Robin Thicke Burn In HELL

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  • meistromoco said:
    Horseleech said:
    I understand people not liking Robin Thicke (I can barely look at the guy), but this verdict is complete, 100% bullshit.

    These songs don't even have the same melody or chord progression, which are the accepted benchmarks for copyright claims.

    The same groove? Since when is that a crime? Well, get ready for 10,000+ lawsuits on that basis wherein 95% of the songs people here ride for get taken off the market.



    This x100000000000 (and also what Johnny said). This is a horrible precedent for music and really makes no sense (no matter how much you can't stand Thicke). This shouldn't be about him.

    You can't even copyright a chord progression (think every blues song ever). Traditionally it's only melody and lyrics, neither of which apply in this case.
    I'm still trying to figure out this ruling.
    The Gaye family claimed the bassline and cowbell were copied (which should be meaningless legally even if that were true, which it's not), and the jury was told that it didn't have to be identical to be infringement.
    Williams knew exactly what he was doing, which parts he could take and what had to be altered. He basically took GTGIU and removed the traditionally legally protected parts. It's what he does, and he's deft at it. I'm still in shock at this ruling.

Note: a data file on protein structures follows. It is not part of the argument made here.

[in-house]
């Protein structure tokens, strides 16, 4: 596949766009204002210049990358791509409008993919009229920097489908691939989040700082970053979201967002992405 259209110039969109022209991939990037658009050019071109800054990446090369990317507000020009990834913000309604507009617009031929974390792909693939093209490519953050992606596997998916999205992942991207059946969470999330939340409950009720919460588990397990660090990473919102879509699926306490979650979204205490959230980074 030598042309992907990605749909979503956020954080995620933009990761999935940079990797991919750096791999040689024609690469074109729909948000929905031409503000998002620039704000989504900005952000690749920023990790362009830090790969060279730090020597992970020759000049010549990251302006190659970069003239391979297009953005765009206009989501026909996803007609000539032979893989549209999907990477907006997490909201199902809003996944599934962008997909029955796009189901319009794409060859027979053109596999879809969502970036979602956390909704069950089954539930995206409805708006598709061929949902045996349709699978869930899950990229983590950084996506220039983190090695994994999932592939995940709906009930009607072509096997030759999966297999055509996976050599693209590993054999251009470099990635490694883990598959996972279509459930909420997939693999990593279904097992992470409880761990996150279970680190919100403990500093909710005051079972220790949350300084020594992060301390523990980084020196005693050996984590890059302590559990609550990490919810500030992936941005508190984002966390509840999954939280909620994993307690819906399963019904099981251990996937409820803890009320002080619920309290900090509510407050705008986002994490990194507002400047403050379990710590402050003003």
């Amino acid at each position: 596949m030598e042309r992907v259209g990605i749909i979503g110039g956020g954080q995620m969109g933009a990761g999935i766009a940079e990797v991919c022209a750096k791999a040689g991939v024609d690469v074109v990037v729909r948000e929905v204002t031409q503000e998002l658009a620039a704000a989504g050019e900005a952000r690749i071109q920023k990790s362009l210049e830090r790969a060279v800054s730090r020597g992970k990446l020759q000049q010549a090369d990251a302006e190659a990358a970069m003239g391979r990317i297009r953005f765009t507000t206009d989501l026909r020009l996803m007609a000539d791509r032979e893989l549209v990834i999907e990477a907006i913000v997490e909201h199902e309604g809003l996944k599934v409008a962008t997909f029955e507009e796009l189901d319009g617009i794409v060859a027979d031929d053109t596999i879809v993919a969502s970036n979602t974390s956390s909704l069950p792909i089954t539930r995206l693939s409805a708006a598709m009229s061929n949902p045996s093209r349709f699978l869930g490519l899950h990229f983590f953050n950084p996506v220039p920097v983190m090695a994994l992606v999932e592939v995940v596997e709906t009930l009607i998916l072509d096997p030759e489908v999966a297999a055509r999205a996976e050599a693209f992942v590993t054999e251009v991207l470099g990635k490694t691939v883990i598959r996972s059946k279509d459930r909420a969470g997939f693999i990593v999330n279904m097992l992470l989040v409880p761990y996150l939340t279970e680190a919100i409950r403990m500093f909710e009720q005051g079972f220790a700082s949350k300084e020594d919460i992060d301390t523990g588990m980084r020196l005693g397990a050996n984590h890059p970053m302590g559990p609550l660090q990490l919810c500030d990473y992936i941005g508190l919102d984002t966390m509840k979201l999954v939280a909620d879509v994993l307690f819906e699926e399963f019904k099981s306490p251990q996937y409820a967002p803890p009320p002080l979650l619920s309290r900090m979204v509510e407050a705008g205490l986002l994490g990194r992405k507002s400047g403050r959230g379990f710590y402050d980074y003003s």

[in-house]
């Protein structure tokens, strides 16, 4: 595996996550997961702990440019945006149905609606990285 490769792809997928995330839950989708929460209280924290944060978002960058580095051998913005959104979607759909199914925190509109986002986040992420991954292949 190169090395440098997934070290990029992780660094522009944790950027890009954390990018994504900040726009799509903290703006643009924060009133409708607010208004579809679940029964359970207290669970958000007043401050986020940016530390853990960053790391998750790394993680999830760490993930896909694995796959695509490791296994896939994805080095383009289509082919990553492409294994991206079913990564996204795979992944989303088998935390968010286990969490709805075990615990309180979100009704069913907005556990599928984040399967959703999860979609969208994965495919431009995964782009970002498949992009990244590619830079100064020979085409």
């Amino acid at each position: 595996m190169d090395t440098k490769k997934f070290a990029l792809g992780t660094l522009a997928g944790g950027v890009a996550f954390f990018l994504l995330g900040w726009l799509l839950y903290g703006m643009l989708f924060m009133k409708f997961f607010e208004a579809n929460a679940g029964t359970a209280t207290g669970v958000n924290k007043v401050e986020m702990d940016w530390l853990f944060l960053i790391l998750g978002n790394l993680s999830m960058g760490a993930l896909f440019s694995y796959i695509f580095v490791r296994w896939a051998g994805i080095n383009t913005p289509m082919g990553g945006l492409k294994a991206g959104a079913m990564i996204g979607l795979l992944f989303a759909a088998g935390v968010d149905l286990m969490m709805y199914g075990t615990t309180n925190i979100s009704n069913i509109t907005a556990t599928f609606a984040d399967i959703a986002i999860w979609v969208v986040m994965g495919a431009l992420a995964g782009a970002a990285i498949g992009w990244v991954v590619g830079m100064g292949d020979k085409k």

• ThermosThermos 307 Posts
    This ruling is an overstep of the purpose of copyright and it comes within a long history of copyright-creep. It creates dis-incentives for cultural production without balancing it with meaningful incentives. No one is making music because they think some douchy pop singer is going to make a derivative song 35 years later. Instead, this ruling will likely inhibit creativity by pushing producers to rely on chord progressions, production techniques, instrumentation, and arrangements that are so commonplace at they are not reminiscent of any specific song or artist. A victory for blandness.

  • staxwaxstaxwax 1,474 Posts


    Sample, cover, and imitate to your hearts content, just make sure you (or your record company) can pay the bill.

    Otherwise, "it aint a crime if you dont get caught".

    Blurred lines is incredibly similar to Got to give it up; its the first thing I thought of when i first heard it, and thicke and co tried to get a little too slick. I happen to agree with this verdict. Wether or not this is 'a bad thing for music/creativity' remains to be seen. I call bullshit.

    Record store guys circle jerking in smug mutual approvement on an old ass website, now there's a victory for blandness.

  • LaserWolfLaserWolf Portland Oregon 11,518 Posts
    I have been informed:
    "The Ninth Circuit's test for measuring similarity in copyright cases is whether the ordinary observer would consider the two works substantially similar in their 'total concept and feel.' "

    Which is different from what I had read elsewhere.

  • DORDOR Two Ron Toe 9,862 Posts
    staxwax said:


    Sample, cover, and imitate to your hearts content, just make sure you (or your record company) can pay the bill.

    Otherwise, "it aint a crime if you dont get caught".